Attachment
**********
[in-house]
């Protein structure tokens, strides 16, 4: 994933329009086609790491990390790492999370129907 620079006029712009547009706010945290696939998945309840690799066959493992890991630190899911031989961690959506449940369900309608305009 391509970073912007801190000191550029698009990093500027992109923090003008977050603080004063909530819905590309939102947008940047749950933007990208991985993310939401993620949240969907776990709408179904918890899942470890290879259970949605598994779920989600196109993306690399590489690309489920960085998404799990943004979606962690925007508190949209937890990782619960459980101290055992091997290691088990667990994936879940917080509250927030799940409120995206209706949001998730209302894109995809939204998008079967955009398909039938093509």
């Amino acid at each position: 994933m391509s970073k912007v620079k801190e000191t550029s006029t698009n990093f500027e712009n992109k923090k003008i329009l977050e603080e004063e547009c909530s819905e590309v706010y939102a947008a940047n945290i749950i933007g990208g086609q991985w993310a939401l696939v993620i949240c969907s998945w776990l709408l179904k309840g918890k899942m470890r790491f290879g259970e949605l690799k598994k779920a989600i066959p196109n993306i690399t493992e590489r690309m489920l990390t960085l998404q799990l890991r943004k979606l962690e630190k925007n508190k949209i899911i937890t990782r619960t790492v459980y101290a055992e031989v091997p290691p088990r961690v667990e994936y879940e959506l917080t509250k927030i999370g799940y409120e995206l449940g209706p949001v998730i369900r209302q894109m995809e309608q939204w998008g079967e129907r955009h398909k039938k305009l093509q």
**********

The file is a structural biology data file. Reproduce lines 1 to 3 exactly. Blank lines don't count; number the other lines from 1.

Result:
[in-house]
């Protein structure tokens, strides 16, 4: 994933329009086609790491990390790492999370129907 620079006029712009547009706010945290696939998945309840690799066959493992890991630190899911031989961690959506449940369900309608305009 391509970073912007801190000191550029698009990093500027992109923090003008977050603080004063909530819905590309939102947008940047749950933007990208991985993310939401993620949240969907776990709408179904918890899942470890290879259970949605598994779920989600196109993306690399590489690309489920960085998404799990943004979606962690925007508190949209937890990782619960459980101290055992091997290691088990667990994936879940917080509250927030799940409120995206209706949001998730209302894109995809939204998008079967955009398909039938093509």
């Amino acid at each position: 994933m391509s970073k912007v620079k801190e000191t550029s006029t698009n990093f500027e712009n992109k923090k003008i329009l977050e603080e004063e547009c909530s819905e590309v706010y939102a947008a940047n945290i749950i933007g990208g086609q991985w993310a939401l696939v993620i949240c969907s998945w776990l709408l179904k309840g918890k899942m470890r790491f290879g259970e949605l690799k598994k779920a989600i066959p196109n993306i690399t493992e590489r690309m489920l990390t960085l998404q799990l890991r943004k979606l962690e630190k925007n508190k949209i899911i937890t990782r619960t790492v459980y101290a055992e031989v091997p290691p088990r961690v667990e994936y879940e959506l917080t509250k927030i999370g799940y409120e995206l449940g209706p949001v998730i369900r209302q894109m995809e309608q939204w998008g079967e129907r955009h398909k039938k305009l093509q």